After being known for nearly a century as home to one of San Francisco’s primary industrial centers, Potrero Hill has become one of the City’s most desirable places to live in recent years with its close proximity to downtown and easy freeway access. Exceptional city views can be found from many of the homes, condominiums and loft projects that canvas the north slope of Potrero Hill that rises above the flatlands that include the San Francisco Design Center and the California Culinary Academy. The Hill’s vibrant 18th Street business district is well known for its unique mix of shops and restaurants that cater to locals and visitors alike. Another well-known business located on Potrero Hill is the Anchor Steam Brewery, one the first and most successful microbreweries in the United States.
Potrero Hill is roughly bounded by Vermont Street to the west, 14th Street to the north, 3rd Street to the east and Cesar Chavez Street to the south.
During the 1960’s, the Haight was known for its flower children, hippies, and would-be hippies. Revitalized since then, this neighborhood boasts renovated Victorians, flats and apartments situated near wooded areas like Golden Gate and Buena Vista Parks.
Located just west of Pacific Heights, Presidio Heights is known for its highly sought-after homes and condominiums in addition to its adjacency to the Presidio, San Francisco’s exceptional national park. Sacramento Street serves as Presidio Heights’s main business street, offering dining at some of San Francisco’s most trendy restaurants as well as shopping at some of its most sophisticated boutiques. Residents enjoy easy access to the Presidio’s network of hiking and jogging trails, the lovely children’s park at Julius Kahn Playground as well as the renowned Presidio Golf Course.
Presidio Heights is roughly bounded by Arguello Boulevard to the west, the Presidio the north, Presidio Avenue to the east and California Street to the south.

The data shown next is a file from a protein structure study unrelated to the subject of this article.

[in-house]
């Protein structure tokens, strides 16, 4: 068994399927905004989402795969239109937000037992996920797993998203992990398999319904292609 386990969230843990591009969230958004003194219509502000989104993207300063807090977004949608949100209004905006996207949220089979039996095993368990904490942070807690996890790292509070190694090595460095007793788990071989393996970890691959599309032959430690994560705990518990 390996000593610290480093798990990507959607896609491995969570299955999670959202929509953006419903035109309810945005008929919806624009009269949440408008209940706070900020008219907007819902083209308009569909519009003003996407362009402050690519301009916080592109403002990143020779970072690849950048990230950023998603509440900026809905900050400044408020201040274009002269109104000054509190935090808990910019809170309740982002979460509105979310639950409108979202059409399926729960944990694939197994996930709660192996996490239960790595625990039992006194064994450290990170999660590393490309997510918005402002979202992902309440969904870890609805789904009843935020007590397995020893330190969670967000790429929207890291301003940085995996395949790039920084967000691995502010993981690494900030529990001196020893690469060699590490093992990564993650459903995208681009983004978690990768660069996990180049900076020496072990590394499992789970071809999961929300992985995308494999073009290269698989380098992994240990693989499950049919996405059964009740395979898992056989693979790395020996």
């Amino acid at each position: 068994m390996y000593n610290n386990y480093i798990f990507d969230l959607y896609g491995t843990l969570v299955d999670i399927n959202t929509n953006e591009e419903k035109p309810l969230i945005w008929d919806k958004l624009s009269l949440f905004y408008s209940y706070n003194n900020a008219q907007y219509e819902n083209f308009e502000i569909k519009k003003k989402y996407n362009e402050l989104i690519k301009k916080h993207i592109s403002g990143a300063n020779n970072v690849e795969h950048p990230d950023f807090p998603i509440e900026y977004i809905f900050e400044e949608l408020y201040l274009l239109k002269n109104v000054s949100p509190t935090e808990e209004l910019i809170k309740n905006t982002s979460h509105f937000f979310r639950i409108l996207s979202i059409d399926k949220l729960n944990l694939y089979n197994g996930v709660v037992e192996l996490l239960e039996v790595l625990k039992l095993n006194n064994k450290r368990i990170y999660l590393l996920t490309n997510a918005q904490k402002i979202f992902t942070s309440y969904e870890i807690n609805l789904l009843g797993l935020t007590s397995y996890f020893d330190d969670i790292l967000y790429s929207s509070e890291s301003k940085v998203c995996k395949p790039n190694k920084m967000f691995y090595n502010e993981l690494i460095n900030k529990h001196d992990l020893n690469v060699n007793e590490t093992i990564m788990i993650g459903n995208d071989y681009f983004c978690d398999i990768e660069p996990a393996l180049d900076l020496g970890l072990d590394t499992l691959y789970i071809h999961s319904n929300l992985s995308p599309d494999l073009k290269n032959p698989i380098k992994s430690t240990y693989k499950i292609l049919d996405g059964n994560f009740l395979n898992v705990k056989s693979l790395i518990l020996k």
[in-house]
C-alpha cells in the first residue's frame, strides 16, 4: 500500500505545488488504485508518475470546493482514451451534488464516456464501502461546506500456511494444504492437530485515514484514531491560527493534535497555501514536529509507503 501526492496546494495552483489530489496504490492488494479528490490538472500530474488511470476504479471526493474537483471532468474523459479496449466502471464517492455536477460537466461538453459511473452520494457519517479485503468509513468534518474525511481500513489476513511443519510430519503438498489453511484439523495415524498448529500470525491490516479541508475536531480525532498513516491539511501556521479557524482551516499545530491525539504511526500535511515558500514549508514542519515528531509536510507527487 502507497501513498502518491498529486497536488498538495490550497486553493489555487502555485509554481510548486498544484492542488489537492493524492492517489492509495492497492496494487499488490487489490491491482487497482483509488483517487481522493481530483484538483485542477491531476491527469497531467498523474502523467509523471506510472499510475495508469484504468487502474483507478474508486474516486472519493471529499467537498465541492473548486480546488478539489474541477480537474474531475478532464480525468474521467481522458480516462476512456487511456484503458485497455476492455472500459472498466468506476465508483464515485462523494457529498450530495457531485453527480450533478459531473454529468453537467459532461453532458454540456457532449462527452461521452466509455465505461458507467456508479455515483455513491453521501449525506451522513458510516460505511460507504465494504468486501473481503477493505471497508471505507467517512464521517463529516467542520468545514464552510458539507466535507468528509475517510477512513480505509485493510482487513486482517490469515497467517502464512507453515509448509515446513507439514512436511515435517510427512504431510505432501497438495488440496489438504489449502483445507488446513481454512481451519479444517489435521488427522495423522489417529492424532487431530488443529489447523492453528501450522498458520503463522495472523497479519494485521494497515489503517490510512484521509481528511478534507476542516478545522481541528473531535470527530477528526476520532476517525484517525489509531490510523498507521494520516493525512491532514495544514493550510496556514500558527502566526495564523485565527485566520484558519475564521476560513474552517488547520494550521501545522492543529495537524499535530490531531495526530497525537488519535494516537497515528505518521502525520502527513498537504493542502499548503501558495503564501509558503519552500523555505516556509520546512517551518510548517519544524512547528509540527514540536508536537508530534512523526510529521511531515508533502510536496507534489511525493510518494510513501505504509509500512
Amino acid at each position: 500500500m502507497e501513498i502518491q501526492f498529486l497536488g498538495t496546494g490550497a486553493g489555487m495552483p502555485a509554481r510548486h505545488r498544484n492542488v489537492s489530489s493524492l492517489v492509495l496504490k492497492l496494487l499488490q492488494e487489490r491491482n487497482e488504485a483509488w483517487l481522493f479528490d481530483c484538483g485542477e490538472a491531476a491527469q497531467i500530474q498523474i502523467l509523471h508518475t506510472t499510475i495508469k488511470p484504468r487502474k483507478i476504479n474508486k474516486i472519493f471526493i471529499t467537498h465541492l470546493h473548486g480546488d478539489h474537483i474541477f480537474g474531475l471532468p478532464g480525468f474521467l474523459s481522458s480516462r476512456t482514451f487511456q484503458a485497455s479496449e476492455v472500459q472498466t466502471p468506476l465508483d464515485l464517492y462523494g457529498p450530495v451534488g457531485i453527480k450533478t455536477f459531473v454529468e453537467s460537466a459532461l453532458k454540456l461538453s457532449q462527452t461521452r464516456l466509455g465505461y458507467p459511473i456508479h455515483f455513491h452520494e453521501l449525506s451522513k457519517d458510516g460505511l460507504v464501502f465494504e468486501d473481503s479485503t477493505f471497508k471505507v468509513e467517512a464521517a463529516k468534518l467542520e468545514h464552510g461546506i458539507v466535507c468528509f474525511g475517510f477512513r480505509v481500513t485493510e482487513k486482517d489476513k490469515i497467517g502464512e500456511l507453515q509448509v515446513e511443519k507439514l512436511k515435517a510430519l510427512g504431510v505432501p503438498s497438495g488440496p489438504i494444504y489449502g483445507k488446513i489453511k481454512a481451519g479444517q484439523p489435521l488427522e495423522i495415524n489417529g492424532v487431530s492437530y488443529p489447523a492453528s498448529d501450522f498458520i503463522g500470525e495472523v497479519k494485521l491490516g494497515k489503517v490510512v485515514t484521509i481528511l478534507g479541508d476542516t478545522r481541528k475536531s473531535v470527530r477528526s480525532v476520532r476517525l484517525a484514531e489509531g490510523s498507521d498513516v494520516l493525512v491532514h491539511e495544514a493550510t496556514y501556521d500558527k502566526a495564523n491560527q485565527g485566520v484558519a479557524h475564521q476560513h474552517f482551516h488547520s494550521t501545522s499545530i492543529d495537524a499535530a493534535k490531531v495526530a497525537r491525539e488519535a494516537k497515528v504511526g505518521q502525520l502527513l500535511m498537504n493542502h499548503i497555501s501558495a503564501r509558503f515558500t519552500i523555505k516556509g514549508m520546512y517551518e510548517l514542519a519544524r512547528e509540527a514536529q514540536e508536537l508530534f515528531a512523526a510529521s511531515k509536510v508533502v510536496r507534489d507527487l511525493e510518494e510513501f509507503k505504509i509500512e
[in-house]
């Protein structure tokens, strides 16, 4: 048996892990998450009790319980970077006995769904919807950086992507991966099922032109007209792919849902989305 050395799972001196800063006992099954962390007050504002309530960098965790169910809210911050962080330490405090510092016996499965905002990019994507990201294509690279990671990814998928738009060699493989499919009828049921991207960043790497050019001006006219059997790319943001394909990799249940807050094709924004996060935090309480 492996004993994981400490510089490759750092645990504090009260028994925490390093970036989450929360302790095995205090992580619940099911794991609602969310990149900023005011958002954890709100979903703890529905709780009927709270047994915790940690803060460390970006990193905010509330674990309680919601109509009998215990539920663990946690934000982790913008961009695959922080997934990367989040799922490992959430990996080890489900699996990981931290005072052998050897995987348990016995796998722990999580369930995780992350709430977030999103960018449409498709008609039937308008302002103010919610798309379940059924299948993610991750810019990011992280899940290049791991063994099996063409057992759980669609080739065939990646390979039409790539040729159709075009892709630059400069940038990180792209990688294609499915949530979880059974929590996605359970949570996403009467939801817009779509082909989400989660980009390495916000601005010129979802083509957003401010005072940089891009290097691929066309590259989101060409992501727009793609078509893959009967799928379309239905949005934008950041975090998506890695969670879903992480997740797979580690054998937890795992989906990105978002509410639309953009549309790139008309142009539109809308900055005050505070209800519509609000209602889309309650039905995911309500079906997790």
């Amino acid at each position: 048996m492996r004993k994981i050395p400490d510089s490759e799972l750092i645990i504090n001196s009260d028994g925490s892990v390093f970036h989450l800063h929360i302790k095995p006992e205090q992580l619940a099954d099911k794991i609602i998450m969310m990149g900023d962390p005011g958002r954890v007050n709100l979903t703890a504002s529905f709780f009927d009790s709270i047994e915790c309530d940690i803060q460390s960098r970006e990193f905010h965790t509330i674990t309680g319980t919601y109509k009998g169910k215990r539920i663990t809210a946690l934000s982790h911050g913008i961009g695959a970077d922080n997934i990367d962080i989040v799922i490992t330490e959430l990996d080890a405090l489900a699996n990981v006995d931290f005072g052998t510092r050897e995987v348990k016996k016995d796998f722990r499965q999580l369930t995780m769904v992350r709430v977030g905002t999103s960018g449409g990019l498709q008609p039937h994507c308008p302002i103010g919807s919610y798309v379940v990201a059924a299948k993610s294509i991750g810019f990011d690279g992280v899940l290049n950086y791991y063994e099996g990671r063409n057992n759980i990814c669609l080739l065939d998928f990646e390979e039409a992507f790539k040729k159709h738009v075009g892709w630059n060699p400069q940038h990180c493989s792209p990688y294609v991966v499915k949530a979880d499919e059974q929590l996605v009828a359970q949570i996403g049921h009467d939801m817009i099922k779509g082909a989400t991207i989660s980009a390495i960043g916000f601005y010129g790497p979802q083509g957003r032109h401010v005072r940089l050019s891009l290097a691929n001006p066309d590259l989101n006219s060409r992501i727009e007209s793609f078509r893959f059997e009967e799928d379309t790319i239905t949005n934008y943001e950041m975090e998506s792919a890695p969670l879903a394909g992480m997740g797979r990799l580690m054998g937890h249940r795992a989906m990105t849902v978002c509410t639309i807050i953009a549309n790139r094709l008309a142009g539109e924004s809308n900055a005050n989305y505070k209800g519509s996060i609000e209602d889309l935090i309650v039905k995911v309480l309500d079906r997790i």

Due to the 1989 Loma Preita earthquake, the Central Freeway that ran through Hayes Valley, was destroyed, which began a new era for this trendy neighborhood. With its ultra-chic boutiques, funky art galleries and high-end restaurants, and the Van Ness performing arts district nearby, Hayes Valley attracts an eclectic crowd. Newer condominium projects mix with the more traditional San Francisco Victorians and Edwardians throughout the neighborhood. For one of the best cups of coffee in San Francisco, the Blue Bottle Coffee Company in Hayes Valley is the place to go!
Hayes Valley is roughly bounded by Divisadero Street to the west, McAllister Street to the north, Gough Street to the east from, to Market Street to the south.
The Richmond District is a diverse neighborhood with many shops and restaurants, especially along Geary Boulevard, Clement and California Streets. These areas also have easy access to the Presidio, Lincoln Park (with the Palace of the Legion of Honor and a golf course), the University of San Francisco and Golden GatePark. Golden Gate Park, the boundary between the Richmond and Sunset Districts provides an excess of pleasures, including: the California Academy of Sciences, the De Young Art Museum, the Conservatory of Flowers, the Japanese Tea Garden, Morrison Planetarium, an aquarium, the tulip gardens, polo fields, lakes, stadiums, a buffalo enclosure, one of the biggest zoos in the West, and is bordered by miles of open sea shore. Closed to drive-through traffic on Sundays, the park is a perfect place for long walks, jogging, roller blading and biking.